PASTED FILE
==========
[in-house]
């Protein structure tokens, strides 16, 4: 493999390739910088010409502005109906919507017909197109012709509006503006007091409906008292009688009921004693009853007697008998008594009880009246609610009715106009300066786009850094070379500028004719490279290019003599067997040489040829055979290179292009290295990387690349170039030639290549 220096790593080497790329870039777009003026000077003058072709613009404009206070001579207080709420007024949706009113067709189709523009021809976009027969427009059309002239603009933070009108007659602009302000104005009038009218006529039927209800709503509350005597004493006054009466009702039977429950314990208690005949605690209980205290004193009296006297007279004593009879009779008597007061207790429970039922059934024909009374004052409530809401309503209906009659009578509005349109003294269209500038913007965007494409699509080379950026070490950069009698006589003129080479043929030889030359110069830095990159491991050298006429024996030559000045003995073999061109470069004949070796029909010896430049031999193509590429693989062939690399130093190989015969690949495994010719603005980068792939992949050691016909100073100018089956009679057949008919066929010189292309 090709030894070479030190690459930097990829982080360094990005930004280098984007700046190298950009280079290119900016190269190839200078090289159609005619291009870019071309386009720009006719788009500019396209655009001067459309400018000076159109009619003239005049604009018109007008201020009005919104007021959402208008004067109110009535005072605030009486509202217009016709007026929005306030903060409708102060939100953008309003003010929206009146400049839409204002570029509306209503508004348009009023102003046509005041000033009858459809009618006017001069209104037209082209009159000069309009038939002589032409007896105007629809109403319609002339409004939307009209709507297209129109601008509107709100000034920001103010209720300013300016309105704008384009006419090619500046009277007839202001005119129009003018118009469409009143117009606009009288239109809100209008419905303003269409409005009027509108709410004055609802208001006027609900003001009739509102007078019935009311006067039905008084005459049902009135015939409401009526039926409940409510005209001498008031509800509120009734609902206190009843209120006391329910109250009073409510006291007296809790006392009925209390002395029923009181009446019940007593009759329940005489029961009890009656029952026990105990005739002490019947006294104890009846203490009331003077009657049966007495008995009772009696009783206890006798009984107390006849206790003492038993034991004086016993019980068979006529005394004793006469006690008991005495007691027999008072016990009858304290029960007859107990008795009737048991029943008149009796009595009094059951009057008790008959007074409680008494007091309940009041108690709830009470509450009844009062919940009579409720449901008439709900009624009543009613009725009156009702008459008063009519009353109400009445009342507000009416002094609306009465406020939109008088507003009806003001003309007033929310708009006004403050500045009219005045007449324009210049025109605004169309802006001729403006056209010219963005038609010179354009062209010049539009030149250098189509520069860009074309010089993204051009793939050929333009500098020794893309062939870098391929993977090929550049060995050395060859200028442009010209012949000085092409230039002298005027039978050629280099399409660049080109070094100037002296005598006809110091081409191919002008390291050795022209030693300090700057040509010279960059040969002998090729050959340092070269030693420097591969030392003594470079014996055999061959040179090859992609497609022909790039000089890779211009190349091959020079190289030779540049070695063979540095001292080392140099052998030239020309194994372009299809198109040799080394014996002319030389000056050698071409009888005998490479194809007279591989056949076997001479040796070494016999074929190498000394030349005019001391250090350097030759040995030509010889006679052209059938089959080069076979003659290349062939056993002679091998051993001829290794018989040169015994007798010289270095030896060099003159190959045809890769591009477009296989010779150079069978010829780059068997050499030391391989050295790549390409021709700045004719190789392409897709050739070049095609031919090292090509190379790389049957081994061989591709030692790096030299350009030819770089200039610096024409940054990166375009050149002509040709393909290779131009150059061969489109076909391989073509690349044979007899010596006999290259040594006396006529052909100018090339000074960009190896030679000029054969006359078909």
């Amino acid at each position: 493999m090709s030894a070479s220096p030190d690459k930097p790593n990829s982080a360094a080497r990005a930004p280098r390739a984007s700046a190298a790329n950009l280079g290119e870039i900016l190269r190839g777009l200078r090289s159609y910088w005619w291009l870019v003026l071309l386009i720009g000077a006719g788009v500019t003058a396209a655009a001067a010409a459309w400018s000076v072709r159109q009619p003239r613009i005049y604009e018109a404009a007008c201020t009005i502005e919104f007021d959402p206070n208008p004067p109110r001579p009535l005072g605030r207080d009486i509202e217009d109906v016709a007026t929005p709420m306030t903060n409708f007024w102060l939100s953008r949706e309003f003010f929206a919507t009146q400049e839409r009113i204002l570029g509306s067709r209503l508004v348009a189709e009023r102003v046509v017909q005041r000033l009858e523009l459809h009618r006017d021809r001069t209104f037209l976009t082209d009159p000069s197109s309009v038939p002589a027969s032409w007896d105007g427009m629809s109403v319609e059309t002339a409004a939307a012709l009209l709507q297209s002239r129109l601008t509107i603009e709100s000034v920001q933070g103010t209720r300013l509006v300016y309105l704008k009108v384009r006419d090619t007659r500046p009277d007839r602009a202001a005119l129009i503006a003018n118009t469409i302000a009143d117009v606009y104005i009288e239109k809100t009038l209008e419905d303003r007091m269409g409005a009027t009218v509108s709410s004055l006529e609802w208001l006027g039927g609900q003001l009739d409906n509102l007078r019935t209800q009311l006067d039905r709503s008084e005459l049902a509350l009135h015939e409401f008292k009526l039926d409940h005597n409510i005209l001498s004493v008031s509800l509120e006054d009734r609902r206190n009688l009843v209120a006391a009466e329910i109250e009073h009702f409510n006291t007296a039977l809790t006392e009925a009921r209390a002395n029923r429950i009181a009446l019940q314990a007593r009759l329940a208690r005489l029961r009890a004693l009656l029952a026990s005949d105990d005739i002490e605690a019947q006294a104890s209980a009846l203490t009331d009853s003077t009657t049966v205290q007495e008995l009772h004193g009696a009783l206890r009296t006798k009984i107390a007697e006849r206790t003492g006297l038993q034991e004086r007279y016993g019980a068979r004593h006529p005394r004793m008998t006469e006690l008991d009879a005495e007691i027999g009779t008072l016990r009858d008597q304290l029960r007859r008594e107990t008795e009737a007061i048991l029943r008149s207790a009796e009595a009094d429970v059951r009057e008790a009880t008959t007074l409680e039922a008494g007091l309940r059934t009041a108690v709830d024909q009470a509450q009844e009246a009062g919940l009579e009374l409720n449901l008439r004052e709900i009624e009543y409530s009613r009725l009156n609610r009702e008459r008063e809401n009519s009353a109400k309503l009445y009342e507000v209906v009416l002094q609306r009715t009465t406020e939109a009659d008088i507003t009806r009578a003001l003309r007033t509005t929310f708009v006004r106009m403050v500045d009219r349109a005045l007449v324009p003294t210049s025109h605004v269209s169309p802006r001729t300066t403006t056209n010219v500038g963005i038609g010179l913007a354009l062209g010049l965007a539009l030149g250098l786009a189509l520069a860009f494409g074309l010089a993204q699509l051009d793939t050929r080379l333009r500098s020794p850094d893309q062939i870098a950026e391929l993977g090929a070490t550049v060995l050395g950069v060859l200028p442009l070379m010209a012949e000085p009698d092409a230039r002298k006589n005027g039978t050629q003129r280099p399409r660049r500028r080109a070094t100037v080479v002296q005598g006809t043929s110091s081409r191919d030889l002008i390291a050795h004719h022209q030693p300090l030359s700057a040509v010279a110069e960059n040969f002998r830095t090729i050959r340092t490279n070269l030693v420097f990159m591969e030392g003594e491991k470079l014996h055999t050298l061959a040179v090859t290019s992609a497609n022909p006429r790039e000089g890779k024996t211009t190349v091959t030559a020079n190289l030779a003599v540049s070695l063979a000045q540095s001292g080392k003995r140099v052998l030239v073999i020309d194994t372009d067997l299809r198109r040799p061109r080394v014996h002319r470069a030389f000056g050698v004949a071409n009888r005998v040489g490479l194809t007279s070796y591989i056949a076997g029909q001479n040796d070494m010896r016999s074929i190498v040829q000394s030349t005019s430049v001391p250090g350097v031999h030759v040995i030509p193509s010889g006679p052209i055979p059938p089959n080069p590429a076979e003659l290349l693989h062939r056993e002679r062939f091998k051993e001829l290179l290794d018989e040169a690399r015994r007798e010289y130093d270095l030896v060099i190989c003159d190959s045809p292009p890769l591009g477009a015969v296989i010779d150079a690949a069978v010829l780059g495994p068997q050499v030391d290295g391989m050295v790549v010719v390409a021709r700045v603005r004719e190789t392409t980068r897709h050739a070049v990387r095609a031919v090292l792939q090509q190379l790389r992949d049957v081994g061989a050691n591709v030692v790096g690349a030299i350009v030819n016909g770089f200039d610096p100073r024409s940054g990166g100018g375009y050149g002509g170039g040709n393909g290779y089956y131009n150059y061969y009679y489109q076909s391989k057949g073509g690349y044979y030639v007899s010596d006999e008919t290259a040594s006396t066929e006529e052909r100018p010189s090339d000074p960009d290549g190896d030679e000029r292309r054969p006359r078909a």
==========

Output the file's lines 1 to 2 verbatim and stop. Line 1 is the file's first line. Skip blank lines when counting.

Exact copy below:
[in-house]
């Protein structure tokens, strides 16, 4: 493999390739910088010409502005109906919507017909197109012709509006503006007091409906008292009688009921004693009853007697008998008594009880009246609610009715106009300066786009850094070379500028004719490279290019003599067997040489040829055979290179292009290295990387690349170039030639290549 220096790593080497790329870039777009003026000077003058072709613009404009206070001579207080709420007024949706009113067709189709523009021809976009027969427009059309002239603009933070009108007659602009302000104005009038009218006529039927209800709503509350005597004493006054009466009702039977429950314990208690005949605690209980205290004193009296006297007279004593009879009779008597007061207790429970039922059934024909009374004052409530809401309503209906009659009578509005349109003294269209500038913007965007494409699509080379950026070490950069009698006589003129080479043929030889030359110069830095990159491991050298006429024996030559000045003995073999061109470069004949070796029909010896430049031999193509590429693989062939690399130093190989015969690949495994010719603005980068792939992949050691016909100073100018089956009679057949008919066929010189292309 090709030894070479030190690459930097990829982080360094990005930004280098984007700046190298950009280079290119900016190269190839200078090289159609005619291009870019071309386009720009006719788009500019396209655009001067459309400018000076159109009619003239005049604009018109007008201020009005919104007021959402208008004067109110009535005072605030009486509202217009016709007026929005306030903060409708102060939100953008309003003010929206009146400049839409204002570029509306209503508004348009009023102003046509005041000033009858459809009618006017001069209104037209082209009159000069309009038939002589032409007896105007629809109403319609002339409004939307009209709507297209129109601008509107709100000034920001103010209720300013300016309105704008384009006419090619500046009277007839202001005119129009003018118009469409009143117009606009009288239109809100209008419905303003269409409005009027509108709410004055609802208001006027609900003001009739509102007078019935009311006067039905008084005459049902009135015939409401009526039926409940409510005209001498008031509800509120009734609902206190009843209120006391329910109250009073409510006291007296809790006392009925209390002395029923009181009446019940007593009759329940005489029961009890009656029952026990105990005739002490019947006294104890009846203490009331003077009657049966007495008995009772009696009783206890006798009984107390006849206790003492038993034991004086016993019980068979006529005394004793006469006690008991005495007691027999008072016990009858304290029960007859107990008795009737048991029943008149009796009595009094059951009057008790008959007074409680008494007091309940009041108690709830009470509450009844009062919940009579409720449901008439709900009624009543009613009725009156009702008459008063009519009353109400009445009342507000009416002094609306009465406020939109008088507003009806003001003309007033929310708009006004403050500045009219005045007449324009210049025109605004169309802006001729403006056209010219963005038609010179354009062209010049539009030149250098189509520069860009074309010089993204051009793939050929333009500098020794893309062939870098391929993977090929550049060995050395060859200028442009010209012949000085092409230039002298005027039978050629280099399409660049080109070094100037002296005598006809110091081409191919002008390291050795022209030693300090700057040509010279960059040969002998090729050959340092070269030693420097591969030392003594470079014996055999061959040179090859992609497609022909790039000089890779211009190349091959020079190289030779540049070695063979540095001292080392140099052998030239020309194994372009299809198109040799080394014996002319030389000056050698071409009888005998490479194809007279591989056949076997001479040796070494016999074929190498000394030349005019001391250090350097030759040995030509010889006679052209059938089959080069076979003659290349062939056993002679091998051993001829290794018989040169015994007798010289270095030896060099003159190959045809890769591009477009296989010779150079069978010829780059068997050499030391391989050295790549390409021709700045004719190789392409897709050739070049095609031919090292090509190379790389049957081994061989591709030692790096030299350009030819770089200039610096024409940054990166375009050149002509040709393909290779131009150059061969489109076909391989073509690349044979007899010596006999290259040594006396006529052909100018090339000074960009190896030679000029054969006359078909």